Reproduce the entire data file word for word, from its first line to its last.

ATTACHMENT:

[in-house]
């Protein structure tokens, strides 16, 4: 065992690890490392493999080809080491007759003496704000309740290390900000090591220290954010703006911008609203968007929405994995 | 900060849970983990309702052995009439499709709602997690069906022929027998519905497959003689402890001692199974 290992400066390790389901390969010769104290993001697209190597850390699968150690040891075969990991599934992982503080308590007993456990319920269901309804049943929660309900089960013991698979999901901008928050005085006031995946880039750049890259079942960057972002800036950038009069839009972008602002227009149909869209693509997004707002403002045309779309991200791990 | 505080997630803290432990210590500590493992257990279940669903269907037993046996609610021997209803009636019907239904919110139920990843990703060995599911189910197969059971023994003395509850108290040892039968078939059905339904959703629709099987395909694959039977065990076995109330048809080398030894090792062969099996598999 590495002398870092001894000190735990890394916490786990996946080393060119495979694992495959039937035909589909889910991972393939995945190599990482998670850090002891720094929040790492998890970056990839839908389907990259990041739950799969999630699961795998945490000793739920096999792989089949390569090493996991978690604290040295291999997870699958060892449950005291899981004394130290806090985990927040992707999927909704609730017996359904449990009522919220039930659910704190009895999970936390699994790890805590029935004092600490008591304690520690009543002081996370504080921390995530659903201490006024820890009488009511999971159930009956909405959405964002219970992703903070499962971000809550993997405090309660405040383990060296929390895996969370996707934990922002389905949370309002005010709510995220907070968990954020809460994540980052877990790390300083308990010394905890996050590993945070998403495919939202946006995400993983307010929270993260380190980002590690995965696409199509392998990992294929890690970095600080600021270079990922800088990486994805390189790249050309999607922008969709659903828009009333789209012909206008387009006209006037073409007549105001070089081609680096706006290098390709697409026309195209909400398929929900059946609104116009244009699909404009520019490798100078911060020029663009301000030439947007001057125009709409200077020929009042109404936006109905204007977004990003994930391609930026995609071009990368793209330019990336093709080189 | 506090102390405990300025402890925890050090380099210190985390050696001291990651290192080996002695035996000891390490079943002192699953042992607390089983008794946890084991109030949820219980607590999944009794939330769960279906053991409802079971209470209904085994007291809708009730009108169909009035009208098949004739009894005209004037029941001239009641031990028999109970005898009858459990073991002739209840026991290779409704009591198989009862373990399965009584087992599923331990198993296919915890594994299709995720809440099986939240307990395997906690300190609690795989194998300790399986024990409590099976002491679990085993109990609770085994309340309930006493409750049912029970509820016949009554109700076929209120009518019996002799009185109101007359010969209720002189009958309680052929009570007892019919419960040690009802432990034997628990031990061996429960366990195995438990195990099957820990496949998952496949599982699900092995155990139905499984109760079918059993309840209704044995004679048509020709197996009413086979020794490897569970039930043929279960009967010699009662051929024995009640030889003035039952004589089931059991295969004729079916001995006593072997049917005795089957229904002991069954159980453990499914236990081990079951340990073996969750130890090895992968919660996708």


[in-house]
């Protein structure tokens, strides 16, 4: 065992690890490392493999080809080491007759003496704000309740290390900000090591220290954010703006911008609203968007929405994995 | 900060849970983990309702052995009439499709709602997690069906022929027998519905497959003689402890001692199974 290992400066390790389901390969010769104290993001697209190597850390699968150690040891075969990991599934992982503080308590007993456990319920269901309804049943929660309900089960013991698979999901901008928050005085006031995946880039750049890259079942960057972002800036950038009069839009972008602002227009149909869209693509997004707002403002045309779309991200791990 | 505080997630803290432990210590500590493992257990279940669903269907037993046996609610021997209803009636019907239904919110139920990843990703060995599911189910197969059971023994003395509850108290040892039968078939059905339904959703629709099987395909694959039977065990076995109330048809080398030894090792062969099996598999 590495002398870092001894000190735990890394916490786990996946080393060119495979694992495959039937035909589909889910991972393939995945190599990482998670850090002891720094929040790492998890970056990839839908389907990259990041739950799969999630699961795998945490000793739920096999792989089949390569090493996991978690604290040295291999997870699958060892449950005291899981004394130290806090985990927040992707999927909704609730017996359904449990009522919220039930659910704190009895999970936390699994790890805590029935004092600490008591304690520690009543002081996370504080921390995530659903201490006024820890009488009511999971159930009956909405959405964002219970992703903070499962971000809550993997405090309660405040383990060296929390895996969370996707934990922002389905949370309002005010709510995220907070968990954020809460994540980052877990790390300083308990010394905890996050590993945070998403495919939202946006995400993983307010929270993260380190980002590690995965696409199509392998990992294929890690970095600080600021270079990922800088990486994805390189790249050309999607922008969709659903828009009333789209012909206008387009006209006037073409007549105001070089081609680096706006290098390709697409026309195209909400398929929900059946609104116009244009699909404009520019490798100078911060020029663009301000030439947007001057125009709409200077020929009042109404936006109905204007977004990003994930391609930026995609071009990368793209330019990336093709080189 | 506090102390405990300025402890925890050090380099210190985390050696001291990651290192080996002695035996000891390490079943002192699953042992607390089983008794946890084991109030949820219980607590999944009794939330769960279906053991409802079971209470209904085994007291809708009730009108169909009035009208098949004739009894005209004037029941001239009641031990028999109970005898009858459990073991002739209840026991290779409704009591198989009862373990399965009584087992599923331990198993296919915890594994299709995720809440099986939240307990395997906690300190609690795989194998300790399986024990409590099976002491679990085993109990609770085994309340309930006493409750049912029970509820016949009554109700076929209120009518019996002799009185109101007359010969209720002189009958309680052929009570007892019919419960040690009802432990034997628990031990061996429960366990195995438990195990099957820990496949998952496949599982699900092995155990139905499984109760079918059993309840209704044995004679048509020709197996009413086979020794490897569970039930043929279960009967010699009662051929024995009640030889003035039952004589089931059991295969004729079916001995006593072997049917005795089957229904002991069954159980453990499914236990081990079951340990073996969750130890090895992968919660996708």